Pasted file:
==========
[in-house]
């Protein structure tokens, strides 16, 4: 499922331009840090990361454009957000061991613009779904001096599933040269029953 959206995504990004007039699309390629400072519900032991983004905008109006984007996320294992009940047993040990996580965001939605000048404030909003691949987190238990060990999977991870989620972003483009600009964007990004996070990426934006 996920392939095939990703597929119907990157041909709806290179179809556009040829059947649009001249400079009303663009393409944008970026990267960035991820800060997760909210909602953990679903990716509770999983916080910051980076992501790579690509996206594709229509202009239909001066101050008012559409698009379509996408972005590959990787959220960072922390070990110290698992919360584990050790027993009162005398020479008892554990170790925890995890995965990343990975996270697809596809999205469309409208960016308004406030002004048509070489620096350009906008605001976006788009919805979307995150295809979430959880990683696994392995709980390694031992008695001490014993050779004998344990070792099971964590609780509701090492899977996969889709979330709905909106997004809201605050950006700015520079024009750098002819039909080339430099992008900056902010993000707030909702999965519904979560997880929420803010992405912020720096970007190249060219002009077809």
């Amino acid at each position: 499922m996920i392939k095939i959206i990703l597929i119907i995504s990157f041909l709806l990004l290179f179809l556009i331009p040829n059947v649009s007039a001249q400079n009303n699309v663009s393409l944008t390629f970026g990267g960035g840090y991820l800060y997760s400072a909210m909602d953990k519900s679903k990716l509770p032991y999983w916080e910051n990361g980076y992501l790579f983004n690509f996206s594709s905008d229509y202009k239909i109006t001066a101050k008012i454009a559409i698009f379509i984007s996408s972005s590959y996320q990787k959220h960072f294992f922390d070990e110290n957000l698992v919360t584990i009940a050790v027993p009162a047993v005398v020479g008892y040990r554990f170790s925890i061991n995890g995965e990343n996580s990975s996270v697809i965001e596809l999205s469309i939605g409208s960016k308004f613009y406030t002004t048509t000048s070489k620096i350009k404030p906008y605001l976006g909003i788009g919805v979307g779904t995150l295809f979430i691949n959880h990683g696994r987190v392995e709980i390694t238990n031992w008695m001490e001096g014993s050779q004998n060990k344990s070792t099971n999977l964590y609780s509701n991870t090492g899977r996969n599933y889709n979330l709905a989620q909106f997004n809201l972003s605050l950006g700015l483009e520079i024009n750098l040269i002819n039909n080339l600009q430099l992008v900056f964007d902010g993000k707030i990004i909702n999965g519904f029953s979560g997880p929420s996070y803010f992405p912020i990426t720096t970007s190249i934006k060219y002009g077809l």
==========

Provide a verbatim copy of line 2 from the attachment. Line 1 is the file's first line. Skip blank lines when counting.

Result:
């Protein structure tokens, strides 16, 4: 499922331009840090990361454009957000061991613009779904001096599933040269029953 959206995504990004007039699309390629400072519900032991983004905008109006984007996320294992009940047993040990996580965001939605000048404030909003691949987190238990060990999977991870989620972003483009600009964007990004996070990426934006 996920392939095939990703597929119907990157041909709806290179179809556009040829059947649009001249400079009303663009393409944008970026990267960035991820800060997760909210909602953990679903990716509770999983916080910051980076992501790579690509996206594709229509202009239909001066101050008012559409698009379509996408972005590959990787959220960072922390070990110290698992919360584990050790027993009162005398020479008892554990170790925890995890995965990343990975996270697809596809999205469309409208960016308004406030002004048509070489620096350009906008605001976006788009919805979307995150295809979430959880990683696994392995709980390694031992008695001490014993050779004998344990070792099971964590609780509701090492899977996969889709979330709905909106997004809201605050950006700015520079024009750098002819039909080339430099992008900056902010993000707030909702999965519904979560997880929420803010992405912020720096970007190249060219002009077809």